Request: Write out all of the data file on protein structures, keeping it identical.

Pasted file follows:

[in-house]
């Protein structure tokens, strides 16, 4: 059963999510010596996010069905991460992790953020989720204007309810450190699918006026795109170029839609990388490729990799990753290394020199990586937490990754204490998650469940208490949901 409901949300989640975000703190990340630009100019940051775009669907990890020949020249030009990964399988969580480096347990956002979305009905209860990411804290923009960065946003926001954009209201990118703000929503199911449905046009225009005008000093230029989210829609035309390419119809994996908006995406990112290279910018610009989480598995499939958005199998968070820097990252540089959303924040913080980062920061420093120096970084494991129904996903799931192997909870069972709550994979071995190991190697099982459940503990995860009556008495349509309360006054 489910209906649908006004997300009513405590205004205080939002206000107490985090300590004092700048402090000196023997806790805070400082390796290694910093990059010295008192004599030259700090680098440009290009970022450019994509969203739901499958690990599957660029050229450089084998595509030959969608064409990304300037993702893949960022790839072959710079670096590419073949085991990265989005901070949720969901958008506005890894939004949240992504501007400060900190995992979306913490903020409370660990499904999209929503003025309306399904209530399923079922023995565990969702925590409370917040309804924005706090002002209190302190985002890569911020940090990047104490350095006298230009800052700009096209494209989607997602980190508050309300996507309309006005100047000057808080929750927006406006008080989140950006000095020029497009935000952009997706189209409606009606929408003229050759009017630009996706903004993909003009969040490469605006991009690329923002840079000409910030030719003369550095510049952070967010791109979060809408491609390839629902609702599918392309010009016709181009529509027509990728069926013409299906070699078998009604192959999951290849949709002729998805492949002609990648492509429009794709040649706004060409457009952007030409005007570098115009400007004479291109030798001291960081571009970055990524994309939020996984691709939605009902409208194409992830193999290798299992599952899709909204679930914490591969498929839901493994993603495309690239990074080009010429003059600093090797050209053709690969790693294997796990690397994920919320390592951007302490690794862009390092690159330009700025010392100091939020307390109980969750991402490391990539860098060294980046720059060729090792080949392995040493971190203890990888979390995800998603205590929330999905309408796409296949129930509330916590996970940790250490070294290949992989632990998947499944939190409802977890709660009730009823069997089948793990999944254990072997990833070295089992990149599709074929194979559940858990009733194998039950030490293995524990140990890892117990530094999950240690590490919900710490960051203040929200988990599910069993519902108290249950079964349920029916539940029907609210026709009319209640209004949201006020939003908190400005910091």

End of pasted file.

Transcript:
[in-house]
């Protein structure tokens, strides 16, 4: 059963999510010596996010069905991460992790953020989720204007309810450190699918006026795109170029839609990388490729990799990753290394020199990586937490990754204490998650469940208490949901 409901949300989640975000703190990340630009100019940051775009669907990890020949020249030009990964399988969580480096347990956002979305009905209860990411804290923009960065946003926001954009209201990118703000929503199911449905046009225009005008000093230029989210829609035309390419119809994996908006995406990112290279910018610009989480598995499939958005199998968070820097990252540089959303924040913080980062920061420093120096970084494991129904996903799931192997909870069972709550994979071995190991190697099982459940503990995860009556008495349509309360006054 489910209906649908006004997300009513405590205004205080939002206000107490985090300590004092700048402090000196023997806790805070400082390796290694910093990059010295008192004599030259700090680098440009290009970022450019994509969203739901499958690990599957660029050229450089084998595509030959969608064409990304300037993702893949960022790839072959710079670096590419073949085991990265989005901070949720969901958008506005890894939004949240992504501007400060900190995992979306913490903020409370660990499904999209929503003025309306399904209530399923079922023995565990969702925590409370917040309804924005706090002002209190302190985002890569911020940090990047104490350095006298230009800052700009096209494209989607997602980190508050309300996507309309006005100047000057808080929750927006406006008080989140950006000095020029497009935000952009997706189209409606009606929408003229050759009017630009996706903004993909003009969040490469605006991009690329923002840079000409910030030719003369550095510049952070967010791109979060809408491609390839629902609702599918392309010009016709181009529509027509990728069926013409299906070699078998009604192959999951290849949709002729998805492949002609990648492509429009794709040649706004060409457009952007030409005007570098115009400007004479291109030798001291960081571009970055990524994309939020996984691709939605009902409208194409992830193999290798299992599952899709909204679930914490591969498929839901493994993603495309690239990074080009010429003059600093090797050209053709690969790693294997796990690397994920919320390592951007302490690794862009390092690159330009700025010392100091939020307390109980969750991402490391990539860098060294980046720059060729090792080949392995040493971190203890990888979390995800998603205590929330999905309408796409296949129930509330916590996970940790250490070294290949992989632990998947499944939190409802977890709660009730009823069997089948793990999944254990072997990833070295089992990149599709074929194979559940858990009733194998039950030490293995524990140990890892117990530094999950240690590490919900710490960051203040929200988990599910069993519902108290249950079964349920029916539940029907609210026709009319209640209004949201006020939003908190400005910091």